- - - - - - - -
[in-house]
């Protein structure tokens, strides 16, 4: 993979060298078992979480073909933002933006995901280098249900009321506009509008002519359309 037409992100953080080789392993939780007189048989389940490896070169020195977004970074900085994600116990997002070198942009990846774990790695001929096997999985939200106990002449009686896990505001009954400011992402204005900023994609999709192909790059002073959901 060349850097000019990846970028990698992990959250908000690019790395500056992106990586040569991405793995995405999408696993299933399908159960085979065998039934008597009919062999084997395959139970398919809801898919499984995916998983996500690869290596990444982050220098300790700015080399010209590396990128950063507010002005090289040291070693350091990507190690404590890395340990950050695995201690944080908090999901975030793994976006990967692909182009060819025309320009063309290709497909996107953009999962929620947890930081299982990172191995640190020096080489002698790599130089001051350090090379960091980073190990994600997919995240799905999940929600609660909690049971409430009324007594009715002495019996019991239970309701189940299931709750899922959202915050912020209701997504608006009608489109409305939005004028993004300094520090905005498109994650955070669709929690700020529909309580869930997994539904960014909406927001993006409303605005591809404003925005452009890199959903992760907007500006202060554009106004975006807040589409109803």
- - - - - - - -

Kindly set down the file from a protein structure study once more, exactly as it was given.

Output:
[in-house]
């Protein structure tokens, strides 16, 4: 993979060298078992979480073909933002933006995901280098249900009321506009509008002519359309 037409992100953080080789392993939780007189048989389940490896070169020195977004970074900085994600116990997002070198942009990846774990790695001929096997999985939200106990002449009686896990505001009954400011992402204005900023994609999709192909790059002073959901 060349850097000019990846970028990698992990959250908000690019790395500056992106990586040569991405793995995405999408696993299933399908159960085979065998039934008597009919062999084997395959139970398919809801898919499984995916998983996500690869290596990444982050220098300790700015080399010209590396990128950063507010002005090289040291070693350091990507190690404590890395340990950050695995201690944080908090999901975030793994976006990967692909182009060819025309320009063309290709497909996107953009999962929620947890930081299982990172191995640190020096080489002698790599130089001051350090090379960091980073190990994600997919995240799905999940929600609660909690049971409430009324007594009715002495019996019991239970309701189940299931709750899922959202915050912020209701997504608006009608489109409305939005004028993004300094520090905005498109994650955070669709929690700020529909309580869930997994539904960014909406927001993006409303605005591809404003925005452009890199959903992760907007500006202060554009106004975006807040589409109803």